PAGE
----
Before you secure the 4" PVC manifolds, and the pump, etc. to the carrier... test the system... The leaks in the system will be much easier to find and fix if you have 360 degree access to all the parts. This was the most frustrating part of my assembly. I secured everything first, then tested it, and then searched for leaks... finding and fixing them is very hard when they are on the backside or bottom of the PVC, hidden by the carrier...
    Remember I said to pressurize (at low pressure) the system and mark the leaks? The reason will be apparent now....when you test the system and it leaks (and it likely will) you can apply some clear silicone to the places that leak (while the system is drawing vacuum) and it will pull the silicone into the voids..then shutdown the system and let the silicone cure overnight. By having marked the leaky spots before, you know where to put the silicone, and by not fastening all the parts together, you can reach all parts of the PVC to apply the silicone... this would have saved me a lot of time...
    assembly pics...

  4. #4
    Join Date
    Dec 2006
    Location
    Stratham NH
    Posts
    23

    Vacuum Press Cont.

    Best part of course is testing...and using the system.

    After finishing the system and sealing all leaks (really just one good sized one in the 4"PVC) I tested the system...with no bag connected, and the valve closed, the system drew 22" of mercury vacuum and held it steady (without the pump ever turning on) for over two hours! Not too bad!

    I built a top and bottom caul assembly out of MDF...with frame on the bottom assembly to help guide the top caul into position. These have a network of grooves cut into the sides of the cauls that face the bag, to allow for all of the air to be drawn out. All edges and corners of the cauls are rounded...bags are expensive, and under high vacuum the edges can and will tear holes in the bag...

    Tested the system with a bag on it... system cycles on about every 30 minutes for about a minute to maintain a vacuum between 18 and 22" of mercury... not too bad and more than enough. You can see that I simply clamp the bag to the end of my assembly bench... makes for quick and easy bag closure.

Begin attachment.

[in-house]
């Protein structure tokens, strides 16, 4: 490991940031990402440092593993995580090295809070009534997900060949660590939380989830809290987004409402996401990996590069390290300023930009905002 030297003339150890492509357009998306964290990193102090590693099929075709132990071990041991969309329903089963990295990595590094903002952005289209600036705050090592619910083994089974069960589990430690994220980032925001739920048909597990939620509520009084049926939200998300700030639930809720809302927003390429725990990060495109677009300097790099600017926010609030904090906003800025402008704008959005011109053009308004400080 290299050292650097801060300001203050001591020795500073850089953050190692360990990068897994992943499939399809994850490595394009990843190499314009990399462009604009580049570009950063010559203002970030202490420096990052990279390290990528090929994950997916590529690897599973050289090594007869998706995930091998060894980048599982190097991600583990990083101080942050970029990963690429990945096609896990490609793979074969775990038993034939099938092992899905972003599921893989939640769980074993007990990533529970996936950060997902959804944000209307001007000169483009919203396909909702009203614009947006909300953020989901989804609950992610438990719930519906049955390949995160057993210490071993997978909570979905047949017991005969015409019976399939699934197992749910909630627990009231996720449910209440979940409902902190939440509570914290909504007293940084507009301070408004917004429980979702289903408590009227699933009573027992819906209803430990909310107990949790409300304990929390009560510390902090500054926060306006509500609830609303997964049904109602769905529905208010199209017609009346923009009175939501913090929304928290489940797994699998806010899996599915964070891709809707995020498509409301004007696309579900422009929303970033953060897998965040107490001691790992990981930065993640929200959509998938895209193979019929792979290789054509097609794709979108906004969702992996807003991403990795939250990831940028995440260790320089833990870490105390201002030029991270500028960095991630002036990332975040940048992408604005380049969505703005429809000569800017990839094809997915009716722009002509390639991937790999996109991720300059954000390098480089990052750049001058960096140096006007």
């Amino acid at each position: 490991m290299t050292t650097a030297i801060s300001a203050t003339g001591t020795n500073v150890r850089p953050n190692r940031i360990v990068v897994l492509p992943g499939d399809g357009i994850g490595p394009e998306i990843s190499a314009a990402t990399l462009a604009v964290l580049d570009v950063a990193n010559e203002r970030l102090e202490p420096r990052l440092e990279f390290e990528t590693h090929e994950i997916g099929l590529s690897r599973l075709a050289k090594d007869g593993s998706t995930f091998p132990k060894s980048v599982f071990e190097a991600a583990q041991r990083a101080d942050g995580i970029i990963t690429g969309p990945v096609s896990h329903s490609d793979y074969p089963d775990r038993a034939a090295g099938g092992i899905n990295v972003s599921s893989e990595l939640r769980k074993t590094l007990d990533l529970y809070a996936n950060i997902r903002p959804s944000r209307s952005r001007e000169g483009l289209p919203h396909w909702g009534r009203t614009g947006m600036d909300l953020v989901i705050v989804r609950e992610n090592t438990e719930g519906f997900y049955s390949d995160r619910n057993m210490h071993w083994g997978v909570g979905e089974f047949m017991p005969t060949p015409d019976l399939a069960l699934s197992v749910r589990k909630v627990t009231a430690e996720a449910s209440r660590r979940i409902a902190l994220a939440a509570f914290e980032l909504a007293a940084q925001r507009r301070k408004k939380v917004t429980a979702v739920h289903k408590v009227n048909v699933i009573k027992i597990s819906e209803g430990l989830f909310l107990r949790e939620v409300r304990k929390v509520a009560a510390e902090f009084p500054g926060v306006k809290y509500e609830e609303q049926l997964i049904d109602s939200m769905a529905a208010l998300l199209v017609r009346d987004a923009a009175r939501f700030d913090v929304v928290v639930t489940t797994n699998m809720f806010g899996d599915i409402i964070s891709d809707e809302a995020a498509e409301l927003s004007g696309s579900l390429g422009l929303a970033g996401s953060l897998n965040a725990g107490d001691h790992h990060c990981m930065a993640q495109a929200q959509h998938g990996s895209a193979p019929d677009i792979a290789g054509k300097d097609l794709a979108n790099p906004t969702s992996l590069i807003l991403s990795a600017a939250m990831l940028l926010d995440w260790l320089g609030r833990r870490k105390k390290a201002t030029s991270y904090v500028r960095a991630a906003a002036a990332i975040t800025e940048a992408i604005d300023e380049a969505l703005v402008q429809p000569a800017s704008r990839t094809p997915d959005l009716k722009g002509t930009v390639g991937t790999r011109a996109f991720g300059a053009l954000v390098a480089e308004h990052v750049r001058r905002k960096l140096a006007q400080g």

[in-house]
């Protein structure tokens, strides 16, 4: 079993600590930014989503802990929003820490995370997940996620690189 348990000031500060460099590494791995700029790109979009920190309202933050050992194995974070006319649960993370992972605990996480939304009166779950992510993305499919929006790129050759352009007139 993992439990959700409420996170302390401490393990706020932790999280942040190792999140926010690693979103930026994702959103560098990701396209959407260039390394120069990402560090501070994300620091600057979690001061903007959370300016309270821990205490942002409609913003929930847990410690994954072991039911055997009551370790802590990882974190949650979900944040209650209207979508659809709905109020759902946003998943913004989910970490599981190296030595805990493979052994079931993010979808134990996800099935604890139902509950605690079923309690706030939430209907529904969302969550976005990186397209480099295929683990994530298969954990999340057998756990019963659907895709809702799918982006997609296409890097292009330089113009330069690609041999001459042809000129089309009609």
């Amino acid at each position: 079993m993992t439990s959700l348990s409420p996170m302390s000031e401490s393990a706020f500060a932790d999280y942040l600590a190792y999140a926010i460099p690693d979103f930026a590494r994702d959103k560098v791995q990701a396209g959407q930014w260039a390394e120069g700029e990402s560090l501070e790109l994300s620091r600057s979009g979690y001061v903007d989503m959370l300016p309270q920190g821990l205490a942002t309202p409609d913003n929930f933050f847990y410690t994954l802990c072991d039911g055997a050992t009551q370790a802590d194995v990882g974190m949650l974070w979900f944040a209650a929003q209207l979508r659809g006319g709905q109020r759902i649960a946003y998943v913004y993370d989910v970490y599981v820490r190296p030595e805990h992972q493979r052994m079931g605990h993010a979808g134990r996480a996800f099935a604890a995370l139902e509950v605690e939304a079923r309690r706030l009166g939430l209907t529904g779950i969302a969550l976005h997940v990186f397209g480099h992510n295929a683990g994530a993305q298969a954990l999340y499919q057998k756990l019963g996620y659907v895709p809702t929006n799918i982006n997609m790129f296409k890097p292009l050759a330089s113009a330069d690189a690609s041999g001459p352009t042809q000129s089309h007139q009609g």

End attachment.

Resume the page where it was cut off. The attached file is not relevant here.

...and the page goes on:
So finally...mix up a little Unibond 800 (shop was right at 65degrees, the lower limit for Unibond 800) and apply it to some scrap MDF and veneer.... (I use a foam roller) leave it in the press for about 5 hours... shut the press down and then let the part cure completley overnight...
    Results meet my expectations... very flat panel, easy assembly, good adhesive cure!

    A good weekends work which will save lots of time going forward and open up new possibilities for me...

    Old hat for the veneer & vacuum press pros... but a satisfying result and learning experience for me! Could build a second unit in 1/2 the time knowing some of the tips I know now, so if these help someone else

    Any questions, feel free to ask!!

    Roger
    Last edited by Roger Myers; 03-27-2007 at 02:18 AM.

  5. #5
    Join Date
    Oct 2006
    Location
    Houston, TX
    Posts
    363
    Roger, I've had my JWW setup for over a year now and it really opens up other uses. I find I use it more for vacuum chucking than veneering, and am looking forward to making a vac. clamp and frame.

  6. #6
    Join Date
    Oct 2006
    Location
    ozarks
    Posts
    4,992
    cool roger! the more you play with it the more you`ll find to do in the bag..
    [SIZE="1"] associated with several importers and manufacturers.[/SIZE]